Table 1

Patient’s clinical course

November 2013

January 2014

February–April 2014

April 2014

June–July 2014

Presented with hoarse voice

Tumour resection and diagnosis of FDCS

CHOP chemotherapy

BRCA2 mutation detected

Mediastinal radiotherapy

April 2015

June 2015

July–October 2015

October 2015

February 2016

Disease recurrence

Carboplatin chemotherapy

Concurrent veliparib with carboplatin

Maintenance veliparib

Stable at last follow-up

The histopathological and immunohistochemical analysis led to a diagnosis of FDCS though the specimen was difficult to interpret due to admixed reactive populations of lymphocytes, fibroblasts, histiocytes and blood vessels. Focally, the tumour expressed some histiocytic and muscle markers, raising the possibility of inflammatory myofibroblastic sarcoma or histiocytic sarcoma but there were areas of bland spindle cells expressing CD21 favouring the diagnosis of FDCS. Interestingly, the tumour was positive for CD21 but negative for CD23 and CD35. Subsequent FDG-PET scan showed residual mediastinal disease, a new T9 metastasis, and pleural-based uptake thought to be secondary to pleurodesis. The case was reviewed at a multidisciplinary team meeting and treatment with CHOP chemotherapy, plus or minus radiotherapy, was recommended. She completed 4 cycles of CHOP and proceeded to mediastinal radiotherapy 50.4 Gy in 28 fractions, encompassing all sites of disease and completed in July 2014.

At the same time, mutation testing with Caris Molecular Intelligence was performed. This is a commercially available platform that identifies a spectrum of clinically actionable treatment options based on immunohistochemistry (IHC), chromogenic and fluorescence in situ hybridization (CISH/FISH), 46- and 592-gene next-generation sequencing (NGS), Sanger sequencing, pyrosequencing and fragment analysis, coupled with a literature review to correlate biomarkers with treatment response. An E1493 fs BRCA2 mutation was demonstrated and confirmed as a germline mutation. Further family history detailed that her daughter had triple negative breast cancer at age 48 years, a maternal aunt died of postmenopausal breast cancer and this aunt’s own daughter also died of postmenopausal breast cancer. She has paternal German ancestry but no known Jewish ancestry. A hereditary genetics clinic was consulted and risk reducing surgery as well as family counselling was offered.

Follow-up PET in October 2014 demonstrated increased uptake in the left upper and lower lobes and increased intensity in pleural based disease. These changes were thought to be either treatment related or disease progression, with a further PET in February 2015 confirming the latter.

Due to the finding of a BRCA2 mutation, it was decided to treat with the combination of carboplatin and a poly ADP-ribose polymerase (PARP) inhibitor. A compassionate supply of veliparib was sought. Single agent carboplatin was given for 2 cycles in June 2015 with the introduction of veliparib 100 mg twice daily at the 3rd cycle in July 2015. FDG-PET scan after the 4th cycle showed reduced PET activity in the previously identified lesions. She completed 6 cycles of carboplatin with concurrent veliparib, followed by maintenance veliparib at 300 mg twice daily from October 2015. Her disease remains clinically stable after 5 months of veliparib monotherapy.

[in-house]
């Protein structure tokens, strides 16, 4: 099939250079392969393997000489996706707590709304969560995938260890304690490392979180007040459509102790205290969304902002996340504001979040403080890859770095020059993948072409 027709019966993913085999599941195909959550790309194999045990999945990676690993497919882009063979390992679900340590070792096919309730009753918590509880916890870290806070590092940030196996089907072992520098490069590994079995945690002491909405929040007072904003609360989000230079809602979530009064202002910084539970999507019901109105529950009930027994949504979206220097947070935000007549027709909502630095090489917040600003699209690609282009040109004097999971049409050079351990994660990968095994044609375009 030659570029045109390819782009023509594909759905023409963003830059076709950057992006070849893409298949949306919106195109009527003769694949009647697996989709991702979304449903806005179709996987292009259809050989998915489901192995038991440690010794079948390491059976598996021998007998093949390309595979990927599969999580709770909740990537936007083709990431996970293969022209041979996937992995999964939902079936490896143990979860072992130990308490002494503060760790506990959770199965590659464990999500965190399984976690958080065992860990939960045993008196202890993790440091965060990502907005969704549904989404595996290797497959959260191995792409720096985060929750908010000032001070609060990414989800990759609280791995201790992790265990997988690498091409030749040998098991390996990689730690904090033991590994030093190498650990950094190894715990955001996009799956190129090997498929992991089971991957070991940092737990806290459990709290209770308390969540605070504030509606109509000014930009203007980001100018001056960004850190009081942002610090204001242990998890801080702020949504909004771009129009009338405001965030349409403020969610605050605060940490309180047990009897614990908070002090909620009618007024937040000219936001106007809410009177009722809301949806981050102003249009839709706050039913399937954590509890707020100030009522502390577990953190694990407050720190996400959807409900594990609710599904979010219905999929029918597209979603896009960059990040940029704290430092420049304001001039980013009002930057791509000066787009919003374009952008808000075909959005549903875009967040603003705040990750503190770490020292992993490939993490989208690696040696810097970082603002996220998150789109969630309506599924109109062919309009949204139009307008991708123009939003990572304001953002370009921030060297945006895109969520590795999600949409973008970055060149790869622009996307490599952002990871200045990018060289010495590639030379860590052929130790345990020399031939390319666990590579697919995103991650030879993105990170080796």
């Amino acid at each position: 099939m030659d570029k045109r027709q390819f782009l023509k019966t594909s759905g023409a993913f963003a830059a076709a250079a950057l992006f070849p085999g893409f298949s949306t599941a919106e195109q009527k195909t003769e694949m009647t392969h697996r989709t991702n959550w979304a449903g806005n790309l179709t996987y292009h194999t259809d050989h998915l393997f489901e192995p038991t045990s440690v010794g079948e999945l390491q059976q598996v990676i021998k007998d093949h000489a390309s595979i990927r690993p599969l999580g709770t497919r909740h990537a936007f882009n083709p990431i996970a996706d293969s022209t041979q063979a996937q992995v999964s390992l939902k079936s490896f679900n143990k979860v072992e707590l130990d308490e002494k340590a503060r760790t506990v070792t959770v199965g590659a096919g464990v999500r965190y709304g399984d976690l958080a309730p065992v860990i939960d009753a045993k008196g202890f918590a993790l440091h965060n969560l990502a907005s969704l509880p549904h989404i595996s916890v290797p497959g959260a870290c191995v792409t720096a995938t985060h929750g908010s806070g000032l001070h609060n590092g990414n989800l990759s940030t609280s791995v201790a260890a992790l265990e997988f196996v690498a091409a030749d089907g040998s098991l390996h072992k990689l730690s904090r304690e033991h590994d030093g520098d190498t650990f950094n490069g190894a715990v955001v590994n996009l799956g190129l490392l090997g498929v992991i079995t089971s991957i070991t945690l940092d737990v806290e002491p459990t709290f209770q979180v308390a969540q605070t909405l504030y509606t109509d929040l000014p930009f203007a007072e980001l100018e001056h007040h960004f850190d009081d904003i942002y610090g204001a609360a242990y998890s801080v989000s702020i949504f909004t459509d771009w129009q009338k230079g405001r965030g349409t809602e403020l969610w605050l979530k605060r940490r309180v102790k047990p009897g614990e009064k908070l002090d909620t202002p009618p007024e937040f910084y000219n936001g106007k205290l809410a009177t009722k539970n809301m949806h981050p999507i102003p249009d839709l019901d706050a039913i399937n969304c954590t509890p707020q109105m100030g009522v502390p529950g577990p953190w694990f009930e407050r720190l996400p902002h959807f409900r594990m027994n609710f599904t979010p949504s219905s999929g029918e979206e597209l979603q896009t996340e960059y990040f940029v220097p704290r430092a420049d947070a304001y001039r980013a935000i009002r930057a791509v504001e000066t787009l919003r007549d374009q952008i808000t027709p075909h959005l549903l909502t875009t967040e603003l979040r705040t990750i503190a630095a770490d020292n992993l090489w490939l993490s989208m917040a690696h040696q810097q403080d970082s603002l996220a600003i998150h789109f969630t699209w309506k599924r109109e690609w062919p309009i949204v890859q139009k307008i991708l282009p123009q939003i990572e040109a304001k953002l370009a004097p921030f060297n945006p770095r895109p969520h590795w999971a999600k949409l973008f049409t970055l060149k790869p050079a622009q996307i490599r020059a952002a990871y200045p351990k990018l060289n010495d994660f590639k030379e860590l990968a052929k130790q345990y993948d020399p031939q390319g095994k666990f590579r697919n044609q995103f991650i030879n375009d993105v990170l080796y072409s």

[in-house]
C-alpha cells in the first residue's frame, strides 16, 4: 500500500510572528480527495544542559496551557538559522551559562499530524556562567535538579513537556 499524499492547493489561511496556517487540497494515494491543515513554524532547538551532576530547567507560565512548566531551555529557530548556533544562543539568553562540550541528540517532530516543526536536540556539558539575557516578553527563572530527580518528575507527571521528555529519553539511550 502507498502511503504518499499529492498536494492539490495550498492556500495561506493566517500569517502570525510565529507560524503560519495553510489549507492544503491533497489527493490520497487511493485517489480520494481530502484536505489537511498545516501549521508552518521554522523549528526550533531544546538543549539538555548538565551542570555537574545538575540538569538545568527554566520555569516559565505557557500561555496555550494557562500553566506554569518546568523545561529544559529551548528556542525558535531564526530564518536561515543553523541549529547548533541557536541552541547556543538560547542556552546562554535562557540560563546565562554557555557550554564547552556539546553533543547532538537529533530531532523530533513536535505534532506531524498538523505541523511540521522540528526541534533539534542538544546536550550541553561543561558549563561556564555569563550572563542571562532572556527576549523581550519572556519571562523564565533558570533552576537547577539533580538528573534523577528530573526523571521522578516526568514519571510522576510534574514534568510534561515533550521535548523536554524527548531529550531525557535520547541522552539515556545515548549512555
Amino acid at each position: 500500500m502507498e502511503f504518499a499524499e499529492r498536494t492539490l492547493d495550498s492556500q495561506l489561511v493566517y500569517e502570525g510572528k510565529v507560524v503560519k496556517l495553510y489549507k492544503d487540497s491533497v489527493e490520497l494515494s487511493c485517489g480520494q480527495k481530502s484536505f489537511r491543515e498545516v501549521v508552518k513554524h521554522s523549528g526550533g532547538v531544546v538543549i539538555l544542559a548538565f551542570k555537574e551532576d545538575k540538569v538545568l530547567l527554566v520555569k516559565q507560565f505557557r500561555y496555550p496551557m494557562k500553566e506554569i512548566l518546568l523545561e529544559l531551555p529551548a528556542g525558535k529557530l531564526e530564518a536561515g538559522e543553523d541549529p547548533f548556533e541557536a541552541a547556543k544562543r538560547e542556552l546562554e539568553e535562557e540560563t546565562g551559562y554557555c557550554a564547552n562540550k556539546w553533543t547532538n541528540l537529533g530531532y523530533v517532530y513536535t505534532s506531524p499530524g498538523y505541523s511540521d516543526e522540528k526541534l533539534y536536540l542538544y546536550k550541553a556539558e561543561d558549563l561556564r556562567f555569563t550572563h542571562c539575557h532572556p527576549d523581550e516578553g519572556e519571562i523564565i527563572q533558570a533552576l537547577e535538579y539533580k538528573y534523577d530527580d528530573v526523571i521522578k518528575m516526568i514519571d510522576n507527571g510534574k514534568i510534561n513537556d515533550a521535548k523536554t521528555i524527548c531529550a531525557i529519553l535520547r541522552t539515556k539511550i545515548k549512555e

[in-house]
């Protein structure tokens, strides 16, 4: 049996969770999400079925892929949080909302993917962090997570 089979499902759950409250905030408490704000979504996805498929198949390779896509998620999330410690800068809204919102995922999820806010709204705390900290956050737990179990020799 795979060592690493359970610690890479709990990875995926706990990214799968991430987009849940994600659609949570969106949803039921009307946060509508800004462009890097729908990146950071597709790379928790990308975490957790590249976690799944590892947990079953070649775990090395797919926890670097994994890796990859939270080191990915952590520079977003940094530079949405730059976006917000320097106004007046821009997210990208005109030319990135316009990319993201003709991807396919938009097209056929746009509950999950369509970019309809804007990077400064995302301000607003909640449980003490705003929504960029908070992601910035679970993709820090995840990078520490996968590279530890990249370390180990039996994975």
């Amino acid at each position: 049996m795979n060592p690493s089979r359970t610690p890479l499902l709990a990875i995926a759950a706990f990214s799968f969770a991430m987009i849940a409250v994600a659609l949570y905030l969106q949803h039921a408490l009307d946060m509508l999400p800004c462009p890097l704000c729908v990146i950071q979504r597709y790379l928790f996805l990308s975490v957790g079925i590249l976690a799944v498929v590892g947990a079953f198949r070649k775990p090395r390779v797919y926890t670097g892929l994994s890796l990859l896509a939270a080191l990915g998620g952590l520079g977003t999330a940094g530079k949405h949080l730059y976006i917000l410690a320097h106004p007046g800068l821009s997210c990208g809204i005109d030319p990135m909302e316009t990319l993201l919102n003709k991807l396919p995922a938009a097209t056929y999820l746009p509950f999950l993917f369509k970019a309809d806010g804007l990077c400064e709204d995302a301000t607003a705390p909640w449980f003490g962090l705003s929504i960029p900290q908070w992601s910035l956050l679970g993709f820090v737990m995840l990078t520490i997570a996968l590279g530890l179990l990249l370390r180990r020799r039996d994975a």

Interestingly, when excision repair cross-complementation group 1 (ERCC1) IHC was performed retrospectively, it was negative, consistent with the benefit derived from carboplatin.

Conclusions

FDCS is a rare tumour with a spectrum of clinical behaviour. While some reports describe an indolent disease [4], others report higher rates of recurrence, metastases and mortality [5, 7]. There are a number of pathological features associated with a poorer prognosis, including size ≥6 cm, coagulative necrosis, high mitotic counts (≥5 per 10 high power field), significant cytologic atypia, younger age and abdominal involvement [5, 6, 15]. As molecular information becomes more readily available for this tumour type, it will also be important to determine its correlation with natural history and therapeutic significance.

This case report describes the use of a PARP inhibitor in combination with carboplatin in the treatment of a FDCS with a BRCA2 mutation. This is the first report of FDCS with a BRCA2 mutation and also the first report of the use of molecularly targeted therapy in this disease. BRCA2 is a tumour suppressor gene involved in deoxyribonucleic (DNA) repair via homologous recombination [16]. Female carriers of a mutation have a 45 and 20 % lifetime risk of breast cancer and ovarian cancer respectively [17]. BRCA2 mutation is also associated with prostate and pancreatic cancers and melanoma [17]. PARP inhibition in patients with a BRCA mutation demonstrates the concept of synthetic lethality [18]. PARP1 is a DNA repair enzyme that repairs DNA single strand breaks. Thus in cancer cells with BRCA2 mutation that already display a deficiency in DNA repair, inhibition of PARP1 activity leads to an accumulation of single strand breaks that are converted to double strand breaks that can not be repaired and result in cell death. Veliparib is a small molecular inhibitor of PARP 1 and PARP2 [19] with some activity, though less than olaparib, in so-called PARP trapping, whereby complexes are formed with PARP1 and PARP2 that are also toxic to the cell [20]. There is also preclinical evidence that it potentiates the activity of cisplatin, carboplatin, temozolomide and cyclophosphamide [19, 21]. Veliparib has demonstrated activity in phase I and II studies in BRCA 1/2 mutated ovarian [22] and breast cancers [23] both as a single agent and in combination with carboplatin [24, 25] as well as in patients with brain metastases in combination with whole brain irradiation [26]. In this FDCS case, activity is seen both in the setting of a BRCA2 mutation as well as activity in combination with carboplatin.